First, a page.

“Joshua wants to know if this is an open sentence,” I said. “Put your thumb up if you think this is an open sentence, down if you think it isn’t, and sideways if you’re not sure.” All thumbs went up.

“I agree that it’s an open sentence,” I said. “Why is it?”

“I know,” Turner said. “Because whether or not it’s true or false depends on what goes in the box.”

“What would make it true?” I asked. “Show me with your fingers.” The students put up eight fingers each.

“What would make it false?” I asked.

Terry said, “Anything would make it false except for eight, so all other numbers make it false.”

I then said to the class, “With your partner, for a few minutes write some other open sentences.” After a few minutes, I asked for the class’s attention. I called on Lizzie.

“How about ‘fifteen thousand plus one equals box’?” Lizzie said. I wrote on the board:

15,000 + 1 =?

The others showed thumbs up to agree that it was an open sentence. “What number can we write in the box to make Lizzie’s open sentence true?” I asked. I called on Diego.

“Fifteen thousand and one,” he said.

“Who would like to come up to the board and write fifteen thousand one?” I asked. Few hands were raised. Some children weren’t sure that they could write the number correctly. I called on Keith.

“It won’t fit in the box,” he said.

“I can make the box bigger,” I responded. I did so and Keith came to the board and correctly wrote 15,001.

I then called on Kenny to give another open sentence. “‘Triangle minus four equals three’,” Kenny said.

I wrote on the board:

?– 4 = 3

Again, the students showed their agreement. “Who knows what number to put into the triangle to make the open sentence true?” I asked.

“Seven,” Dana said. The others agreed.

It’s important for students to learn that we can use different symbols for variables. I was pleased that Kenny had volunteered the use of a triangle. If no student had, however, I would have written an open sentence as Kenny did, talked about it with the students, and thenintroduced other symbols as well. Since Kenny made his suggestion, I built on it at this time. Underneath Kenny’s equation, I wrote:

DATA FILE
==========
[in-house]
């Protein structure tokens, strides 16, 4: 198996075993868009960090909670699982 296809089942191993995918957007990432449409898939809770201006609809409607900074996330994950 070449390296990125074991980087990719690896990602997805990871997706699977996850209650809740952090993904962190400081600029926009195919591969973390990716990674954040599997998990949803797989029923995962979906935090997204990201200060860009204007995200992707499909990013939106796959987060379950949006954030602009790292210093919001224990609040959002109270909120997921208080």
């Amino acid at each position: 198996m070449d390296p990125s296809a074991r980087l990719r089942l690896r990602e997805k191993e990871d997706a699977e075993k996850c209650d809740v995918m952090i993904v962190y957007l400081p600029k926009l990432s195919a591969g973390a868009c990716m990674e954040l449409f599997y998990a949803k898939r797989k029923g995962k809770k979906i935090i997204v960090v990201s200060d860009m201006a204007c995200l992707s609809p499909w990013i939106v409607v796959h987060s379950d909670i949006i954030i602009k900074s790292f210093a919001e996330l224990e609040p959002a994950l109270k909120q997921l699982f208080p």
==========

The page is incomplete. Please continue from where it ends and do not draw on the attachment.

? – 4 = 3

I said, “I think that my open sentence is the same as Kenny’s in one way and different in another way. Who can explain what I’m thinking?” Hands shot up.

“You used a box instead of a triangle,” Tawny said.

“Yes, I used a box for the variable and Kenny used a triangle for the variable,” I said, taking the opportunity to use the word variable.

“But the numbers are the same,” Terry said. I then wrote on the board:

x – 4 = 3

“What about this equation?” I asked. “Is it an open sentence?” Some thought it was and others weren’t sure.

“Who would like to use your own words to explain what an open sentence is?” I called on Tony.

“It’s a sentence that has a box or something that stands for a number,” Tony explained. “It depends on what number you put in whether or not it’s true.”

“So what do you think about the sentence I wrote with the x instead of a box or triangle?” Most of the students thought it was an open sentence; three weren’t sure.

“Who would like to explain why you think it’s an open sentence?” I said. I called on Terry.

He said, “It has something that stands for a number that’s missing. I think you can use whatever you want. An x is OK, so is a box, so is a triangle.”

“I agree with Terry,” I said.

“Can you use any letter?” Lucy asked.

“Yes,” I replied. “Actually, you could use any symbol you’d like. But mostly we see boxes, triangles, and letters used for variables in equations.” I continued until the end of the period,having students give their open sentences and asking the others to think about what numberto use for the variable to make the open sentence true. By the end of class, the students all seemed comfortable with categorizing true, false, and open sentences and figuring out how to make open sentences true.


From Online Newsletter Issue Number 7, Fall 2002

Related Publication:
Lessons for Algebraic Thinking, Grades 3–5
by Maryann Wickett, Katherine Kharas, and Marilyn Burns